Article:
So that is the physical hurt, but what was even more difficult for me was the psychological issues I was having with treatment. At the beginning, I was feeling disabled again. I was worried about exercising because I was afraid that the wraps would be damaged by the sweat or that they would fall off. I also need to wear a cast cover to take a bath and I need 3 hands to get it on and off so I have to depend on someone to help me. This all made me feel really sad and frustrated. Now that I am back at the gym regularly, I am feeling stronger again. I still hate not being able to take a bath whenever I want to but it is only for a few more months.
People have asked me why I am going through all of this since I seemed ok with the way things were before I started the therapy and, when therapy has been making me go through this amount of pain, I have to be honest, I ask myself that too…The truth is that my lymphedema was going to get worse as I get older if I did not get therapy and use compression garments. Within 20 years I would most likely be in a wheelchair (no matter how much kickboxing I did).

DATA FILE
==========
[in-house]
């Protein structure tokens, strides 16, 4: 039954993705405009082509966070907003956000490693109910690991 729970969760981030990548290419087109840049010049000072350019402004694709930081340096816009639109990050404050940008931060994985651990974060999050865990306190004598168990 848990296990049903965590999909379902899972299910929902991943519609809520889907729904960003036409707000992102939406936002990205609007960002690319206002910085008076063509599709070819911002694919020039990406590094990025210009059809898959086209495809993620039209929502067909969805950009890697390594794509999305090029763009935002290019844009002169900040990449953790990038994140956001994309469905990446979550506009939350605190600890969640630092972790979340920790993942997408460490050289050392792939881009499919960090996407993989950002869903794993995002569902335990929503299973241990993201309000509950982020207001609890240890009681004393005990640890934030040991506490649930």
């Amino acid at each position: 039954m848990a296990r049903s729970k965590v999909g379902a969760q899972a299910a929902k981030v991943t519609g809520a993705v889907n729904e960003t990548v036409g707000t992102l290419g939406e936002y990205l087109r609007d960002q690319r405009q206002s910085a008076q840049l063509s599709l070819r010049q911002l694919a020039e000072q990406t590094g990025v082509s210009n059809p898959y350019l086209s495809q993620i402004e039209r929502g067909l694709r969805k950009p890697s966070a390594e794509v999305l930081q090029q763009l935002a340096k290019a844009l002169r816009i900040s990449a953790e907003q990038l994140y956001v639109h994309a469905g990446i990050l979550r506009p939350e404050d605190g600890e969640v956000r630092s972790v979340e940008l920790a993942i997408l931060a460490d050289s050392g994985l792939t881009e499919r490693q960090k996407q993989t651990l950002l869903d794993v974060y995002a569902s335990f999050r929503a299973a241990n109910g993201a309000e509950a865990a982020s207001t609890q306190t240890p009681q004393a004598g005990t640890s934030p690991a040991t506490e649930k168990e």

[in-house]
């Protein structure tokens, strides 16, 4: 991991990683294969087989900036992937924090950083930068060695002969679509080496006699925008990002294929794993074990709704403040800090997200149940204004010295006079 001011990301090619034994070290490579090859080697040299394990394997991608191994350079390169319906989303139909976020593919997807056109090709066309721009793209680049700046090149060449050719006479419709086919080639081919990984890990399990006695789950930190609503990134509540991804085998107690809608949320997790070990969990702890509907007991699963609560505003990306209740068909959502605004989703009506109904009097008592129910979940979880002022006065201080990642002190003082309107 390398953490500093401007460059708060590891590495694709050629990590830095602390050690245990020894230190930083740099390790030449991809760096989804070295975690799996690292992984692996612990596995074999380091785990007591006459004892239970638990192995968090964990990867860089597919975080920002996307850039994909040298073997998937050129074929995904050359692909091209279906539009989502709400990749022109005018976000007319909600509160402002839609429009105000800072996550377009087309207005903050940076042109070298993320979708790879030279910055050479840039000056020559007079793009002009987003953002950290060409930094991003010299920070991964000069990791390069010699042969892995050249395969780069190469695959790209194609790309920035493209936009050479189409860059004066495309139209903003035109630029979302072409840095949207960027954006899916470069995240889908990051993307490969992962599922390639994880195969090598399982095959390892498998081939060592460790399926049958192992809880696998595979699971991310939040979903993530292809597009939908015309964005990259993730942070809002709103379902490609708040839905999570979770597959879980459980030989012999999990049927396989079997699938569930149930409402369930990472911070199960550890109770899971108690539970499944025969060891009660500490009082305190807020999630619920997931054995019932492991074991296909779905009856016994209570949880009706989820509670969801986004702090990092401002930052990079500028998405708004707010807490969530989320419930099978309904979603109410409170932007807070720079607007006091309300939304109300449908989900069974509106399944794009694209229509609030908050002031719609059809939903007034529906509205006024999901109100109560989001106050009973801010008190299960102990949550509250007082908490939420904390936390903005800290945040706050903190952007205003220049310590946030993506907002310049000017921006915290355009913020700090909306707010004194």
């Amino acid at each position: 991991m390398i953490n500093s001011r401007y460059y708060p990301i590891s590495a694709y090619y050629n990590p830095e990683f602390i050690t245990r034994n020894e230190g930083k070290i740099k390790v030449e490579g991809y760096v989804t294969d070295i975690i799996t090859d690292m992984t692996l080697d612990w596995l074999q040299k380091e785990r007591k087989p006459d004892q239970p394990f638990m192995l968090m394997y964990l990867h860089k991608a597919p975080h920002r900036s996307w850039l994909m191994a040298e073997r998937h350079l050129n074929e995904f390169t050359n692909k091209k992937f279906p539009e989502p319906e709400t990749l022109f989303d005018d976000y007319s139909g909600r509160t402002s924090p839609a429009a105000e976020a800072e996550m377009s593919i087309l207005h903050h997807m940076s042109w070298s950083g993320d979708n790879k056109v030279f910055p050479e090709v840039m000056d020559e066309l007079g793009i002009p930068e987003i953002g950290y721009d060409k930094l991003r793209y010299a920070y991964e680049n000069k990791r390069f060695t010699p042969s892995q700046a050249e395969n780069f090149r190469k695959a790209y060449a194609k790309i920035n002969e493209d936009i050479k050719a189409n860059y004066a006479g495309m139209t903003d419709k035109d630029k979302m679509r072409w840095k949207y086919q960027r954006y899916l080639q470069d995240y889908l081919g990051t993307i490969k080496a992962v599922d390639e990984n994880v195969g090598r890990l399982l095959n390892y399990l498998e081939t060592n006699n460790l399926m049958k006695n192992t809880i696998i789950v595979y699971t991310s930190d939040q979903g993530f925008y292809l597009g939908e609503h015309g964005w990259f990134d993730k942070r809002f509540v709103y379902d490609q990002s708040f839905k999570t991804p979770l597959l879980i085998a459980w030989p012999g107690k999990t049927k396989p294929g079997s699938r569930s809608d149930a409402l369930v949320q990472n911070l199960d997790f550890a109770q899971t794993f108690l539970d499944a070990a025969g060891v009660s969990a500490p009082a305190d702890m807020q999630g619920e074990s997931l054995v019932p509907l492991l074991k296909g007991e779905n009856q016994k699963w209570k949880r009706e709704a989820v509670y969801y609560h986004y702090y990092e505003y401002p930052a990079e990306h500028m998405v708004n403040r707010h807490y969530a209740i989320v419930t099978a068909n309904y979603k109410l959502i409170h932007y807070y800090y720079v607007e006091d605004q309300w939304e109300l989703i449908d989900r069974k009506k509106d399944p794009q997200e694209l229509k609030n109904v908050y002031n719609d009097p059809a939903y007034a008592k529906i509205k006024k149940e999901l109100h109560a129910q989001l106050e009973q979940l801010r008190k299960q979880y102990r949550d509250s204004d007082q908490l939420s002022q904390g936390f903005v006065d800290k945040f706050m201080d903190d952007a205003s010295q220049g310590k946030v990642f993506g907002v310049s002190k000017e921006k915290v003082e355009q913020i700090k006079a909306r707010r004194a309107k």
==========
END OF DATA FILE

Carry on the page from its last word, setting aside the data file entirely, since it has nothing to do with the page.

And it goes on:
My therapist believes that she can get my legs to a size/shape that will allow me to wear compression garments within 4 months (so 2.5 months left) and that will greatly reduce my every day lymphedema pain and keep my swelling under control so I will be a lot less likely to need a wheelchair…EVER. I have to keep at it…for 2.5 more months anyway…
It is hard to believe that 1 little Facebook status could get lymphedema as much attention as it has. Thank you Facebook for deciding that my legs were not desirable and to the person who reported my photo of my legs for nudity. I could not have done it without you.
People have been asking me where they can find the stories that I have been featured in and I figured that if I post them all here then I can just send people here plus I can add to it if there are more.
Here are the different links to the different media stories about me and lymphedema:
I was going to write about preparing for the Lymphedema Awareness Seminar that I am organizing but this past week has been very eventful.